If you don’t know that my upcoming release, SCATTERED SEEDS, is set in 18th century Pennsylvania, you’ve been hiding under a rock. For about the past two years, I’ve driven friends and family crazy with my hands-on research. My tomahawk collection has grown, a longrifle is taking shape in my basement, and I even wear a shift to bed. I’ve sailed on an 18th century brig, made fire with a striker, and harvested pine knots for light.

Two weeks ago, I made cornhusk dolls. Why? I don’t know, except I’m weird. And maybe because in SCATTERED SEEDS, this happens:

         The man’s name was Lemuel Tanner, and he was a proud second-generation American whose grandsire had been sent to the Colonies aboard a prison ship. His house was tidy, though sparsely furnished, and his barn had a loft bursting with fodder and bushels of corn. He distilled spirits in a shed beside the corral, and it was this enterprise, he said, that bought him peace with the Indians.

        “They can’t get enough of it.” Lemuel lit two pipes and handed one to Edward, who’d been offered the only chair. It was lopsided, made of twigs, and placed next to the hearth. On the floor beside Edward, a naked boy played with cornhusk dolls and eyed him doubtfully.

Cornhusk dolls have their roots in all cultures where corn is grown. In America, they were first popular among Native Americans, and later, Colonial children.

Like Amish dolls, cornhusk dolls have no facial features. Evidence suggests this stems from a Native American legend that says that when the Corn Spirit created the doll, everyone kept telling the doll how beautiful she was. When the doll refused to stop admiring her beauty in pools of water, the Great Spirit punished her by taking away her face.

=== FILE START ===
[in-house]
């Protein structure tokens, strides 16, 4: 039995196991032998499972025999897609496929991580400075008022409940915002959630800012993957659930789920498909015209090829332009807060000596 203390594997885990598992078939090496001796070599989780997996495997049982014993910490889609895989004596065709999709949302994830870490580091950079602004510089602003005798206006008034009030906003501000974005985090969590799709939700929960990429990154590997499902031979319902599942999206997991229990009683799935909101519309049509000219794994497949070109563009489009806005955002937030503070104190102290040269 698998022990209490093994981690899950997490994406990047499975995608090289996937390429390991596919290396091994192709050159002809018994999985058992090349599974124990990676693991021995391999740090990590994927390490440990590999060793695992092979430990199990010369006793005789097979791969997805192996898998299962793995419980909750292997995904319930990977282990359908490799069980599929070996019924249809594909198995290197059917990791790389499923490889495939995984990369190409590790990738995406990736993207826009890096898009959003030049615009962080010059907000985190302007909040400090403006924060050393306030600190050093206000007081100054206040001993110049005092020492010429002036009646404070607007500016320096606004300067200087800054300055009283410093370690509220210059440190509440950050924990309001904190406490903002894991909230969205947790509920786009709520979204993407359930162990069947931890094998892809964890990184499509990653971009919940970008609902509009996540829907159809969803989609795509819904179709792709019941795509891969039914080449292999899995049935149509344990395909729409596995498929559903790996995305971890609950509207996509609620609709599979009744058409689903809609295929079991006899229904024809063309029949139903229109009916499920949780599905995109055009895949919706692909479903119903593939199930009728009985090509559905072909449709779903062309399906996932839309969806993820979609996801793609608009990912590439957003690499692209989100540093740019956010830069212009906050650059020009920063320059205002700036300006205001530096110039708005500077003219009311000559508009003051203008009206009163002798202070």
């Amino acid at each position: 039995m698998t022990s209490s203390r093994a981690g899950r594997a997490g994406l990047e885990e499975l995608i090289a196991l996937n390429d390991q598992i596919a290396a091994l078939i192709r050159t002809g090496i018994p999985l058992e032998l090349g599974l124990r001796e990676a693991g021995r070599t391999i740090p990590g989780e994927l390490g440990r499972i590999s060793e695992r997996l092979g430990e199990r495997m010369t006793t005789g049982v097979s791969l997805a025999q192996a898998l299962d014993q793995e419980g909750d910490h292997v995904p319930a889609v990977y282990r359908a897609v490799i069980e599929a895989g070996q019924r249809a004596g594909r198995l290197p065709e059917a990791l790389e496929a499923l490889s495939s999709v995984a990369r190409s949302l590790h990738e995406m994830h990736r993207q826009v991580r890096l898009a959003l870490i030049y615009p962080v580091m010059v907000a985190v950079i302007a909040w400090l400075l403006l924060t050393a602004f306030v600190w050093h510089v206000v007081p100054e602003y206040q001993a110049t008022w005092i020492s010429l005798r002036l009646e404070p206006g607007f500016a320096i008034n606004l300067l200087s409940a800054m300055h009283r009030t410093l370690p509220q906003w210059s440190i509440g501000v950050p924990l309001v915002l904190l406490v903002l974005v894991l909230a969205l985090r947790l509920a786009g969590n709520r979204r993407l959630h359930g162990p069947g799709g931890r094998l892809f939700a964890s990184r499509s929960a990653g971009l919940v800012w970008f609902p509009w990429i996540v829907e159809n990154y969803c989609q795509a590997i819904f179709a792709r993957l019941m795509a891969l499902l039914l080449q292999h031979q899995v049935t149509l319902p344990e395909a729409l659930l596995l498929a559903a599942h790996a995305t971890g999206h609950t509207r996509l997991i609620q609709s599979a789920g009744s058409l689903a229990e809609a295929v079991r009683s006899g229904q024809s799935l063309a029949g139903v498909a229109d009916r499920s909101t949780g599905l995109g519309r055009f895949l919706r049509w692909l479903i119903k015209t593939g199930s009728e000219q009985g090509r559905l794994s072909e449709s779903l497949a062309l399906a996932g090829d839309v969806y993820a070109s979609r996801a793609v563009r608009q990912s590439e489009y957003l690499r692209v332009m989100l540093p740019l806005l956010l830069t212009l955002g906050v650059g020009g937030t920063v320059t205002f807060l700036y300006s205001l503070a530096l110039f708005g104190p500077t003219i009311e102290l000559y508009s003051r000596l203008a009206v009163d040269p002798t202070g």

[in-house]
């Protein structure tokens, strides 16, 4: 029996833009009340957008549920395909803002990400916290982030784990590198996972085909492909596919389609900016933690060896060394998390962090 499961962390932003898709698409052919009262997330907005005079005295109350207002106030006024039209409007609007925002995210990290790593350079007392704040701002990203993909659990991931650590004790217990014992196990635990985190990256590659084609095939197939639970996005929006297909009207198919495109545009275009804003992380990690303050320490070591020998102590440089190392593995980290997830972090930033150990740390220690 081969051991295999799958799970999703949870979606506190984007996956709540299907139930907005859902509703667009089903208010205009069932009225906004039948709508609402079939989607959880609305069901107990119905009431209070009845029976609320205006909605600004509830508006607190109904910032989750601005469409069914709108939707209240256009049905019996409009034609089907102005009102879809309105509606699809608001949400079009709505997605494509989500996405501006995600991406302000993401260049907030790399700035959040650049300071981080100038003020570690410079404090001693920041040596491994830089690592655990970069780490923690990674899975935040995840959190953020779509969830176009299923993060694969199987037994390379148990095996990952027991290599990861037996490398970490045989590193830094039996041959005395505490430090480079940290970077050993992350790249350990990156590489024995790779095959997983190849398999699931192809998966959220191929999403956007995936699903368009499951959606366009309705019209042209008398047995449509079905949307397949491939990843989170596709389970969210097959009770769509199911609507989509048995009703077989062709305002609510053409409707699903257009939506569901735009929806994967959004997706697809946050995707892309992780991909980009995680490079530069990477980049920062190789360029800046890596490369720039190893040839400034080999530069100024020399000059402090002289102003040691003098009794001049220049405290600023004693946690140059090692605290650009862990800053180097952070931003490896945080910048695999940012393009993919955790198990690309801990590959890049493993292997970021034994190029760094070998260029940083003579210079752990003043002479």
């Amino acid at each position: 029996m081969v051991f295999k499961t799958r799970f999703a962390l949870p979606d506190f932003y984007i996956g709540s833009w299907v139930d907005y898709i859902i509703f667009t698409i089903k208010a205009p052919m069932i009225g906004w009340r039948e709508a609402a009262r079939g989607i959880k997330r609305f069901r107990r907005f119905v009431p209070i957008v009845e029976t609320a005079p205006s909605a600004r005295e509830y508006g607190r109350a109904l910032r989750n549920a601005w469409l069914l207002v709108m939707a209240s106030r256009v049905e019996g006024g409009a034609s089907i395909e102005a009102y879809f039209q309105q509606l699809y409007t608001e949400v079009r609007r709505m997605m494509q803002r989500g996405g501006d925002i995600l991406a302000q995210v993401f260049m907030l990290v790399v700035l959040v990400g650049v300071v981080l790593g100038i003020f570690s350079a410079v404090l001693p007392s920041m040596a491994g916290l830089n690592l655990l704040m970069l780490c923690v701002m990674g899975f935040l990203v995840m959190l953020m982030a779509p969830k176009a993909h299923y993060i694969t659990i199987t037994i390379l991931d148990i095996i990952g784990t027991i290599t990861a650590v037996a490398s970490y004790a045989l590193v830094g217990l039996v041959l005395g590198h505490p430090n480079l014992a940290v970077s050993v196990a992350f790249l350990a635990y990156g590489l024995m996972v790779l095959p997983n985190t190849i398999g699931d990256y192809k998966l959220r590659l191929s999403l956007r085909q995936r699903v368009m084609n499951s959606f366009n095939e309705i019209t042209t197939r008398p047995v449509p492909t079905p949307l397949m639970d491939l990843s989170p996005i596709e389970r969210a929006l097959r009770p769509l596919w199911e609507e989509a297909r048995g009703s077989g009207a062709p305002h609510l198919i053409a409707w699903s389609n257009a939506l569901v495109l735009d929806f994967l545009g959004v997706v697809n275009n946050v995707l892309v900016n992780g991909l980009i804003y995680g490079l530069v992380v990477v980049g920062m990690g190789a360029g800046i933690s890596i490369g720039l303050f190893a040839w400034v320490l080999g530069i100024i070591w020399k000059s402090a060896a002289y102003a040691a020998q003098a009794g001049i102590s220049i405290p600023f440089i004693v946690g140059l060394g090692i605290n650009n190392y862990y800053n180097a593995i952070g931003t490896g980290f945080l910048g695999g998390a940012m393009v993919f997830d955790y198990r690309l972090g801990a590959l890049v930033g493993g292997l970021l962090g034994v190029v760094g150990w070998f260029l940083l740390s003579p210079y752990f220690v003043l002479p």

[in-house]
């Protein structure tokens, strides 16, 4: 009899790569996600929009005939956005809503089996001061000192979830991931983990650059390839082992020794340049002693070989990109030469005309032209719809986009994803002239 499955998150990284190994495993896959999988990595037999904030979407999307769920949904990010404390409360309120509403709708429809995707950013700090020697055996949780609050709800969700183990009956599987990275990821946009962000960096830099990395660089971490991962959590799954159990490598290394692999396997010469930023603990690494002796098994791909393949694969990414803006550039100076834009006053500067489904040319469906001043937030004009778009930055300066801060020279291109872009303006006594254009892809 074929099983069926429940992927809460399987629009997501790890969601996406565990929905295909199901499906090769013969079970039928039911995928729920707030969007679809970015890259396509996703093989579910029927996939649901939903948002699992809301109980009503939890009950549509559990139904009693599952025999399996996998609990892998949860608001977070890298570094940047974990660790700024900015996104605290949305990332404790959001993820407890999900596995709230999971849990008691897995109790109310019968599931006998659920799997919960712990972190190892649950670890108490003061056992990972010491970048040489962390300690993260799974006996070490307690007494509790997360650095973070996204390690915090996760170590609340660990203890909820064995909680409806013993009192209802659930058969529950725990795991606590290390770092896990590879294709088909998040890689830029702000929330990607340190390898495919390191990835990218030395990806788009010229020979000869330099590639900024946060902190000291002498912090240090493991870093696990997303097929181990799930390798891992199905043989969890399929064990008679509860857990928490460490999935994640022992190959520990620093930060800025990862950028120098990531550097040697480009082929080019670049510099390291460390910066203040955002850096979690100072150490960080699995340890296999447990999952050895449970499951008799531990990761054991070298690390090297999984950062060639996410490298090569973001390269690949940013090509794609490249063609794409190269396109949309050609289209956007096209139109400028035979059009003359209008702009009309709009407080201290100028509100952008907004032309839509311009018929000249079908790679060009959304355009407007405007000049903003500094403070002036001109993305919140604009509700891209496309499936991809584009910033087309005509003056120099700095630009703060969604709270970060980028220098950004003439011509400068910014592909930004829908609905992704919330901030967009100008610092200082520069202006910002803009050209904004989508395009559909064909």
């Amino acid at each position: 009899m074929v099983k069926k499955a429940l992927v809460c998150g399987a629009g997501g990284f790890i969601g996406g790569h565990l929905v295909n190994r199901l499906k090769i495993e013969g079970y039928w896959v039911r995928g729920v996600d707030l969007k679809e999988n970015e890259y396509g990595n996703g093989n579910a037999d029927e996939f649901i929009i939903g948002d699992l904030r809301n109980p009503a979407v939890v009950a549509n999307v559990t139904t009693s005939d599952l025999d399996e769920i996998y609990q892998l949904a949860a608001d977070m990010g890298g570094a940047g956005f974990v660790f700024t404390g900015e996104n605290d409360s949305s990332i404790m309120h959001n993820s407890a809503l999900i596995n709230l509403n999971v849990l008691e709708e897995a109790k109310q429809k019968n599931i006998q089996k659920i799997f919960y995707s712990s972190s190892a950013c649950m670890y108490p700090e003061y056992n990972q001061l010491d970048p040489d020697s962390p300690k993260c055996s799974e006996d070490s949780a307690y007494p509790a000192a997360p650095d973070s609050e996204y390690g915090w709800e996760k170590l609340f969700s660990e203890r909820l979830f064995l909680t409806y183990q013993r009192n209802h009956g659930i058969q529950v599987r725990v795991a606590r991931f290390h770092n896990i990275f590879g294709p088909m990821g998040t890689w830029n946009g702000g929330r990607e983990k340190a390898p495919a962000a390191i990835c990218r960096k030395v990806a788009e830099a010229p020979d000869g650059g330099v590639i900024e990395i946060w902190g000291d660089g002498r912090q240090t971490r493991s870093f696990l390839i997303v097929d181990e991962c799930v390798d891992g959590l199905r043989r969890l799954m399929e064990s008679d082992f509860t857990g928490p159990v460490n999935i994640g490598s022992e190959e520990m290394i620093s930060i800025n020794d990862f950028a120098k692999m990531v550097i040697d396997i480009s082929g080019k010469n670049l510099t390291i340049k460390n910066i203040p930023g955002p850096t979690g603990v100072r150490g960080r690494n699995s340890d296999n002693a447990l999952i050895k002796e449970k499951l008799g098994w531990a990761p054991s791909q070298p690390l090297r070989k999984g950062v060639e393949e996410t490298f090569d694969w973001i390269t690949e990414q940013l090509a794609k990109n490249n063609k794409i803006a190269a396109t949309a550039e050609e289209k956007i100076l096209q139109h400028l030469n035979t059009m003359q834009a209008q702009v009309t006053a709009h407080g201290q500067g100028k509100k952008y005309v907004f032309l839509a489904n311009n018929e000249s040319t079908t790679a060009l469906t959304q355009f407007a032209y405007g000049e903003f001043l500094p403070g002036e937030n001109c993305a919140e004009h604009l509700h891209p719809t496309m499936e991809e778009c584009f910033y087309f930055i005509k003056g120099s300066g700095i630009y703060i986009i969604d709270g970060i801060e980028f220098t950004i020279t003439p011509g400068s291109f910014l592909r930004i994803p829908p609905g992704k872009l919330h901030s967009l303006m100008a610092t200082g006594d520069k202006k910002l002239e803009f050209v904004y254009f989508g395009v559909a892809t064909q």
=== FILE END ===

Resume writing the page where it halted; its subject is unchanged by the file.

Cornhusk dolls are not difficult to make, and even if you don’t live in a corn-producing state, odds are good you can find free cornhusks in the trash bin next to the corn for sale in your local grocery store. They won’t charge you for it, but they might raise an eyebrow when they see you dumpster diving.

I wasn’t sure if I was supposed to use green husks or dried ones. The answer is: dried ones. If you use green ones like I did, they will shrink when dried, and the doll will fall apart. So, ignore the fact that mine are green. You should be using dried ones. And you should totally plan to attend the online launch party for Scattered Seeds because I’ll be giving away two cornhusk doll kits! Details will be posted on Ye Olde Facebook author page, so if you haven’t already liked me (and I’m totally likable), now is a good time to do it: Julie’s Freakin’ Facebook Page

On to the cornhusk dolls!

This is a fun project for kids.

Soak a few husks in warm water to soften them.


Take a husk, roll it up tightly, secure and snip the ends. This will be the “arms” of your doll.


Take a few of the soaked husks and tie their ends together (You can slip some dried corn silk between them, which will become the “hair” of the doll.).

Flip the husks down one by one and tie to form a “head.” Shove the “arms” all the way up to the head and secure with twine. This forms the “waist” of the doll. If you want to get creative, you can cut one of the outer husks to make an apron overlay.











Use a strip of husk for the shawl.

And that’s it! You’ll get ideas for improvements as you go. These are the dolls I made. They got better as I made more.

Cornhusk Dolls


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